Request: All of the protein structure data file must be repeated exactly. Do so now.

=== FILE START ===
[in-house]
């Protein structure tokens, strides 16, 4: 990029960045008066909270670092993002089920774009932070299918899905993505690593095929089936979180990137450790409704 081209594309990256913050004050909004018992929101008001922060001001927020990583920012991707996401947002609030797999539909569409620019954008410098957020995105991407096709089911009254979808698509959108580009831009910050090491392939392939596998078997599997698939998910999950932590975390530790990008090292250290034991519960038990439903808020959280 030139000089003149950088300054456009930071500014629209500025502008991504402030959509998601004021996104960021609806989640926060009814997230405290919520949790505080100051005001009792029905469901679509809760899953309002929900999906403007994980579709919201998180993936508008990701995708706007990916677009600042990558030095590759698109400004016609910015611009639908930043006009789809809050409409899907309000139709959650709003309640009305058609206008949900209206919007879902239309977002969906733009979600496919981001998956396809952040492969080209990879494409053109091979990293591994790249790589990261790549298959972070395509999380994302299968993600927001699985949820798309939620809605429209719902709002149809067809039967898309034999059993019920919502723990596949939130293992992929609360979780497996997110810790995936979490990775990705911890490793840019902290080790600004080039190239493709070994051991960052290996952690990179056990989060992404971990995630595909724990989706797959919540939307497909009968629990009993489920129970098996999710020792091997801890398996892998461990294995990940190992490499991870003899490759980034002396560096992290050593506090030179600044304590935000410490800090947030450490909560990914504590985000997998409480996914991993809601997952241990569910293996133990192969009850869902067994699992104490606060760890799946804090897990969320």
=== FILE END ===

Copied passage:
[in-house]
């Protein structure tokens, strides 16, 4: 990029960045008066909270670092993002089920774009932070299918899905993505690593095929089936979180990137450790409704 081209594309990256913050004050909004018992929101008001922060001001927020990583920012991707996401947002609030797999539909569409620019954008410098957020995105991407096709089911009254979808698509959108580009831009910050090491392939392939596998078997599997698939998910999950932590975390530790990008090292250290034991519960038990439903808020959280 030139000089003149950088300054456009930071500014629209500025502008991504402030959509998601004021996104960021609806989640926060009814997230405290919520949790505080100051005001009792029905469901679509809760899953309002929900999906403007994980579709919201998180993936508008990701995708706007990916677009600042990558030095590759698109400004016609910015611009639908930043006009789809809050409409899907309000139709959650709003309640009305058609206008949900209206919007879902239309977002969906733009979600496919981001998956396809952040492969080209990879494409053109091979990293591994790249790589990261790549298959972070395509999380994302299968993600927001699985949820798309939620809605429209719902709002149809067809039967898309034999059993019920919502723990596949939130293992992929609360979780497996997110810790995936979490990775990705911890490793840019902290080790600004080039190239493709070994051991960052290996952690990179056990989060992404971990995630595909724990989706797959919540939307497909009968629990009993489920129970098996999710020792091997801890398996892998461990294995990940190992490499991870003899490759980034002396560096992290050593506090030179600044304590935000410490800090947030450490909560990914504590985000997998409480996914991993809601997952241990569910293996133990192969009850869902067994699992104490606060760890799946804090897990969320």